Each year TAP creates programs geared towards residents living in the area, as well as focusing on the Mason campus as a whole. Since the economic times have forced students to cut back on essential items, this program helped show that living on a budget can be a good learning experience.

Get the scoop on the budget: Provost Stearns and Vice President Scherrens host meeting with students at Ike’s

by   Posted on April 26th, 2010 in Uncategorized

By Yuri Svjagintsev, Broadside Correspondent

George Mason University will undergo a drastic budget cut and a tuition raise in the fall semester as a response to the global credit crunch and the Virginia General Assembly slashing part of its state subsidy to Mason.

Last Monday, Provost Peter Stearns and Senior Vice President of the University Maurice Scherrens hosted a town hall meeting at Ike’s with complimentary sundaes and giveaways. The idea behind the event was to inform students about what would be behind the cut, what would be cut and when it would be cut. The meeting also gave students the opportunity to discuss the budget directly with two of the senior decision-makers who influenced these new university-wide decisions.

Out-of-state students will be particularly affected. Already, many out-of-state students pay double the tuition their Virginia peers pay. With housing and living expenses included, out of state students can expect to pay more than $33,388 for an academic year as tuition is raised by $1,730. In-state students will be looking at a tuition increase of $950 or a rise of 6 percent from this year.

The tuition increases and budget cuts have been the trend for the last few years, but the rates have not been as dramatic as they are this coming fiscal year. Provost Stearns noted that “Many neighboring states are slashing their budget as well, some even more so than Virginia.” He added, “This may actually not negatively affect our national ranking.” This is because neighboring states are cutting their university stipends more.

According to Scherrens, the revenue from increased tuition and student fees will be going to a decreased budget.

“Most of the budget decreases will be coming out of the support operations of the university and not the academic programs,” said Scherrens. “This includes things such as maintenance, dining services and administrative staff.”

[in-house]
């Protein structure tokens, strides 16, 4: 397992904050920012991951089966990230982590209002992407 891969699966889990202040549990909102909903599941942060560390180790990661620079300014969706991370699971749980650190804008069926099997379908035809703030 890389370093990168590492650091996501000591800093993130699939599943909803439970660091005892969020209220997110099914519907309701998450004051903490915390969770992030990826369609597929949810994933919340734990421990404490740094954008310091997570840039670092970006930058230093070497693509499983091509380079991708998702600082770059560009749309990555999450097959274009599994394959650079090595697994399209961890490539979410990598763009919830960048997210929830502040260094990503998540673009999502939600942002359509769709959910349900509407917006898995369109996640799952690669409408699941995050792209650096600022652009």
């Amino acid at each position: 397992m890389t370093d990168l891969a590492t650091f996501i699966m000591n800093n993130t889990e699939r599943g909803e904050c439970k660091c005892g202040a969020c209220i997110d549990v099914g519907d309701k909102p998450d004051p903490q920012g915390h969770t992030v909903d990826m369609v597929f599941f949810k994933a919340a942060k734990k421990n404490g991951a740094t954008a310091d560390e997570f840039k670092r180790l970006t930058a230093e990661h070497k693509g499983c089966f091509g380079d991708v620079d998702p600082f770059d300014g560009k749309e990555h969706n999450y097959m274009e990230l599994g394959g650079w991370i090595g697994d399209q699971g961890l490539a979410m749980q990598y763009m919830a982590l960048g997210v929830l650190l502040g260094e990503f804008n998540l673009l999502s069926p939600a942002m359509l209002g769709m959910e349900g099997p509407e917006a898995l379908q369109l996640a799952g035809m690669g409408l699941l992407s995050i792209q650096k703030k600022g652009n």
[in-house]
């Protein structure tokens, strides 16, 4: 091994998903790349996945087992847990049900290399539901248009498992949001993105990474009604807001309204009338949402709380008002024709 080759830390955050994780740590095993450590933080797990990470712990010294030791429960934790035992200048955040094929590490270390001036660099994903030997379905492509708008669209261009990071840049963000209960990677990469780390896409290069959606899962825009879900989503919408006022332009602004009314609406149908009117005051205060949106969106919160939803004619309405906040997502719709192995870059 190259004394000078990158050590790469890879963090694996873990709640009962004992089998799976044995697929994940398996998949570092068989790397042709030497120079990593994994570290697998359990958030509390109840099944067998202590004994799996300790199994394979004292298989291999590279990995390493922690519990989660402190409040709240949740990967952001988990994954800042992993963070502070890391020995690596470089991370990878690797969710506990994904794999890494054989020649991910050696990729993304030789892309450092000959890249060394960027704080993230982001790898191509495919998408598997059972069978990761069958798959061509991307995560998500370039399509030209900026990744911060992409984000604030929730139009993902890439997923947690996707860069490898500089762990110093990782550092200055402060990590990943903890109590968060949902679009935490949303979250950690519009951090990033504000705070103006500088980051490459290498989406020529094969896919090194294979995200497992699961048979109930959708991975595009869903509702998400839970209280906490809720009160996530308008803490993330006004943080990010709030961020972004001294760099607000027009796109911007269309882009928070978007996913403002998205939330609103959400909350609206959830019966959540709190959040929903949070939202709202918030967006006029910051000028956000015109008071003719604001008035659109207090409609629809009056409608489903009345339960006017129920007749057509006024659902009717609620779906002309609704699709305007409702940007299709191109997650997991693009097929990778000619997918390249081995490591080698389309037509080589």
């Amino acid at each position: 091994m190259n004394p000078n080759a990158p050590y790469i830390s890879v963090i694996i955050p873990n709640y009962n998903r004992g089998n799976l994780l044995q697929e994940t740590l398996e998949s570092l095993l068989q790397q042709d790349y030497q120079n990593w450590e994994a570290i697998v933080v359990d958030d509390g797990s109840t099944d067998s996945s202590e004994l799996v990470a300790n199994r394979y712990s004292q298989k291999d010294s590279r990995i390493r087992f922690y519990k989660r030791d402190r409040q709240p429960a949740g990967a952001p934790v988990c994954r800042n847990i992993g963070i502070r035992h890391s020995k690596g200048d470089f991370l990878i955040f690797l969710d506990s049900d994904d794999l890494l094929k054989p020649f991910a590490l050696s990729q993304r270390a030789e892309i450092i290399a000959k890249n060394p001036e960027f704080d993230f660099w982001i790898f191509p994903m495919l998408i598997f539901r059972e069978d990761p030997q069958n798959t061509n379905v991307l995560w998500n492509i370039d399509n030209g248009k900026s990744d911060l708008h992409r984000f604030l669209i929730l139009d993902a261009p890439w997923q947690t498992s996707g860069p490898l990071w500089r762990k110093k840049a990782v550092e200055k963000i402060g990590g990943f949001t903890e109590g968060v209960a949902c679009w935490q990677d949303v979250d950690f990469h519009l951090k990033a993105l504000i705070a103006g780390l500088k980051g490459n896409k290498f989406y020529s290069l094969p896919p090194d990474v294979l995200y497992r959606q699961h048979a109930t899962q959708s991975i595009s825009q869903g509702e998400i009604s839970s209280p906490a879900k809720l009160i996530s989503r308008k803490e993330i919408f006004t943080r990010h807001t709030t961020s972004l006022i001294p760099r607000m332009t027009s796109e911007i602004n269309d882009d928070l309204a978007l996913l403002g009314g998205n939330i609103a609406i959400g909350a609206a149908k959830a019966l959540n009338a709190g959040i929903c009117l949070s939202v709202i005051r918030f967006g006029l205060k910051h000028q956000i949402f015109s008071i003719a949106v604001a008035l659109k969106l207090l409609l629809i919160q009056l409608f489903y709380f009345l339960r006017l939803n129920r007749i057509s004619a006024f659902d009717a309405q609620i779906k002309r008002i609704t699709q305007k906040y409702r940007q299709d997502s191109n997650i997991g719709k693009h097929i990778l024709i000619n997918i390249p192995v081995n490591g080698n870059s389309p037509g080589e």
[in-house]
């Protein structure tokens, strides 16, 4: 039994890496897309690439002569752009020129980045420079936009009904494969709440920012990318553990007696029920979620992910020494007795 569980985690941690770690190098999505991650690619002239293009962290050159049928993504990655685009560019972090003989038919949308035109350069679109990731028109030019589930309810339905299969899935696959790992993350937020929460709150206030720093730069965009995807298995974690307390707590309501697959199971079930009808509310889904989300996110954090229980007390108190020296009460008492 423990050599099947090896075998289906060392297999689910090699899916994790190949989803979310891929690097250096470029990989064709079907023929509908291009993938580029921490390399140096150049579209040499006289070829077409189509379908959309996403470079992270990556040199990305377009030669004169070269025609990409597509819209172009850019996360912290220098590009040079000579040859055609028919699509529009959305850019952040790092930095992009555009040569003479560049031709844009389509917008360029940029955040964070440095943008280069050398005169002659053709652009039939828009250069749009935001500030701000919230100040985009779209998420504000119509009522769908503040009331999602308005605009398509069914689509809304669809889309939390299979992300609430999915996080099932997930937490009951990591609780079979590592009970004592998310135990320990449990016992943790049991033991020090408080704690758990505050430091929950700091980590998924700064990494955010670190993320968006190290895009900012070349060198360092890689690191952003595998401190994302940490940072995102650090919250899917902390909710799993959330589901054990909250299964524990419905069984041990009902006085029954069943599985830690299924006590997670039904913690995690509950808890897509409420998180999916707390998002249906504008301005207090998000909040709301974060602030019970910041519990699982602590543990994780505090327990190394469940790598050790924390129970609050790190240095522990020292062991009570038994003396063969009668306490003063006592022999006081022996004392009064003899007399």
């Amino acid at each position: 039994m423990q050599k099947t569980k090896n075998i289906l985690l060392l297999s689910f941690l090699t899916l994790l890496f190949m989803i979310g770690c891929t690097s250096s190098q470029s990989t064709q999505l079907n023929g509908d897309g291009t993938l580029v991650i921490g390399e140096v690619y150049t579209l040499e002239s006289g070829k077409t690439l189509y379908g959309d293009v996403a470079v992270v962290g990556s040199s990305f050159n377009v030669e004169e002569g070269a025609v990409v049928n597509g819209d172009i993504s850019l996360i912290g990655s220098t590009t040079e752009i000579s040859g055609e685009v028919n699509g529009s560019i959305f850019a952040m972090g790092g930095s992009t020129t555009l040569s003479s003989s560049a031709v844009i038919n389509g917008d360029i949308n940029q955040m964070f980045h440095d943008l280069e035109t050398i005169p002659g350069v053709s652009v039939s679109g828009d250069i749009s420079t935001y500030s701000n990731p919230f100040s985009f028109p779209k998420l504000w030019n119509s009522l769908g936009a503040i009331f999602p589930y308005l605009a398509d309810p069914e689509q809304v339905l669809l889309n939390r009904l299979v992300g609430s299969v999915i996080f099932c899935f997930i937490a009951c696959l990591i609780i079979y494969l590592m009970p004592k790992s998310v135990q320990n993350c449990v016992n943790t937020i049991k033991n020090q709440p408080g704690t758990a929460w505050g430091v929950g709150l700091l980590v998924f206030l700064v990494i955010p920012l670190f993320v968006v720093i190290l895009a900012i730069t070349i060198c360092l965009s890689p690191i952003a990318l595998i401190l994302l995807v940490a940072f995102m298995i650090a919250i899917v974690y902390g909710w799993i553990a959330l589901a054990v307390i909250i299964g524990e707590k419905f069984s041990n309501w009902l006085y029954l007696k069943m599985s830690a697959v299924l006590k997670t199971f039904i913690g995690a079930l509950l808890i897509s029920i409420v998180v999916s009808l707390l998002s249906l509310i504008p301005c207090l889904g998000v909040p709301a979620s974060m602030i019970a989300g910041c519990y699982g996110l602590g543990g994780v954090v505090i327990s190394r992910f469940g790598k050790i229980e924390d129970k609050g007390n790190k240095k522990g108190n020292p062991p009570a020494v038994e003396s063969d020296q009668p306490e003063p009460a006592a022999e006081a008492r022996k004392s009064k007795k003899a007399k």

“Our primary focus is not to take money from academics,” said Scherrens. “In fact, we will be adding some new programs, [including an] environmental policy [course].”

Stearns also commented about the new Masonvale neighborhood and how it would fit into the budget.

“Masonvale was built [with] borrowed money, but it is expected to start making revenue in the fall,” said Stearns.

Most of the construction projects Mason has undertaken over the past decade will start to wind down. Other than new dormitories planned to be built near the corner of I-123 and University Drive, all current construction projects will be the last ones for some time.

Student Government also had their opinions about the new budget and tuition policy to be enacted by the university.

“The tuition and budget increases are unfortunate, but they are necessary due to the policies enacted by Virginia,” said Vice President Tyler King,

According to King, “The student government sits on many of the committees responsible for making these decisions.”

Student Government was responsible for organizing the budget town hall meeting at Ike’s to raise awareness on the issue.

“The feedback to the meeting was positive,” said President Devraj Dasgupta. “It gave a chance for the Mason administration and especially the freshmen to interact over this issue. Regardless, Mason received the highest budget cut of all universities in Virginia. A difficult time is ahead.”